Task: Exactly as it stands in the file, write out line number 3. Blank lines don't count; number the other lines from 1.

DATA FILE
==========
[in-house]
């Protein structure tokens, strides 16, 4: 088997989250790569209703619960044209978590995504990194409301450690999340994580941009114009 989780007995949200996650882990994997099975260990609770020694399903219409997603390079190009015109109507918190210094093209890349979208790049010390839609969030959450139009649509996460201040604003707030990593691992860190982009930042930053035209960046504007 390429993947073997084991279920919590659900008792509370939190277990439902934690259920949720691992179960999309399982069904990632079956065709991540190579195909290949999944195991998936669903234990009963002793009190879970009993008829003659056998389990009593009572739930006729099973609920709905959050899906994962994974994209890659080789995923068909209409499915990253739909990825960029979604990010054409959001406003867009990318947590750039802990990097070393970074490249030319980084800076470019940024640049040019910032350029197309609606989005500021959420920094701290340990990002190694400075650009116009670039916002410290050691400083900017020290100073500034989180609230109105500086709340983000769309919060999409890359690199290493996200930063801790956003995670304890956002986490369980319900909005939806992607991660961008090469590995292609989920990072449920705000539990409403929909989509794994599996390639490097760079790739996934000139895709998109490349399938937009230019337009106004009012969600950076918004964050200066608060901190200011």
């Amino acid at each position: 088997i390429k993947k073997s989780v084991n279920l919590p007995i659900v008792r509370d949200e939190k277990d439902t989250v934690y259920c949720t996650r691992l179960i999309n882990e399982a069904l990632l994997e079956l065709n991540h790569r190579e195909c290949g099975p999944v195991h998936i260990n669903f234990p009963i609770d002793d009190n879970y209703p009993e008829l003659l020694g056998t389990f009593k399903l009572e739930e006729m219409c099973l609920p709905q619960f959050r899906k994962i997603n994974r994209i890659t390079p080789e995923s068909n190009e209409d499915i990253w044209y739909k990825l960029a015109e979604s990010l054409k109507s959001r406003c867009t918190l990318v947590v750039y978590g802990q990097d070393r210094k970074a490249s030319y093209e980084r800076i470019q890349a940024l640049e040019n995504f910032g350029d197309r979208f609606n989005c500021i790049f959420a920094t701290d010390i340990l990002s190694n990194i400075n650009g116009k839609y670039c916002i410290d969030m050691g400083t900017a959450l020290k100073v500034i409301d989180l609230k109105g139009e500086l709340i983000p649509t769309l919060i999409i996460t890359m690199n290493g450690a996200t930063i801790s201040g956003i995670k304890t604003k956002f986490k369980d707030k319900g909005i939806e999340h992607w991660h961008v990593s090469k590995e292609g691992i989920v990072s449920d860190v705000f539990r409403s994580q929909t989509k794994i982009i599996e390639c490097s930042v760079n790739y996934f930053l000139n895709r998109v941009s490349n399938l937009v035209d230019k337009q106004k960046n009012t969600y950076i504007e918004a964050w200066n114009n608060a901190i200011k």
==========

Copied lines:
């Amino acid at each position: 088997i390429k993947k073997s989780v084991n279920l919590p007995i659900v008792r509370d949200e939190k277990d439902t989250v934690y259920c949720t996650r691992l179960i999309n882990e399982a069904l990632l994997e079956l065709n991540h790569r190579e195909c290949g099975p999944v195991h998936i260990n669903f234990p009963i609770d002793d009190n879970y209703p009993e008829l003659l020694g056998t389990f009593k399903l009572e739930e006729m219409c099973l609920p709905q619960f959050r899906k994962i997603n994974r994209i890659t390079p080789e995923s068909n190009e209409d499915i990253w044209y739909k990825l960029a015109e979604s990010l054409k109507s959001r406003c867009t918190l990318v947590v750039y978590g802990q990097d070393r210094k970074a490249s030319y093209e980084r800076i470019q890349a940024l640049e040019n995504f910032g350029d197309r979208f609606n989005c500021i790049f959420a920094t701290d010390i340990l990002s190694n990194i400075n650009g116009k839609y670039c916002i410290d969030m050691g400083t900017a959450l020290k100073v500034i409301d989180l609230k109105g139009e500086l709340i983000p649509t769309l919060i999409i996460t890359m690199n290493g450690a996200t930063i801790s201040g956003i995670k304890t604003k956002f986490k369980d707030k319900g909005i939806e999340h992607w991660h961008v990593s090469k590995e292609g691992i989920v990072s449920d860190v705000f539990r409403s994580q929909t989509k794994i982009i599996e390639c490097s930042v760079n790739y996934f930053l000139n895709r998109v941009s490349n399938l937009v035209d230019k337009q106004k960046n009012t969600y950076i504007e918004a964050w200066n114009n608060a901190i200011k």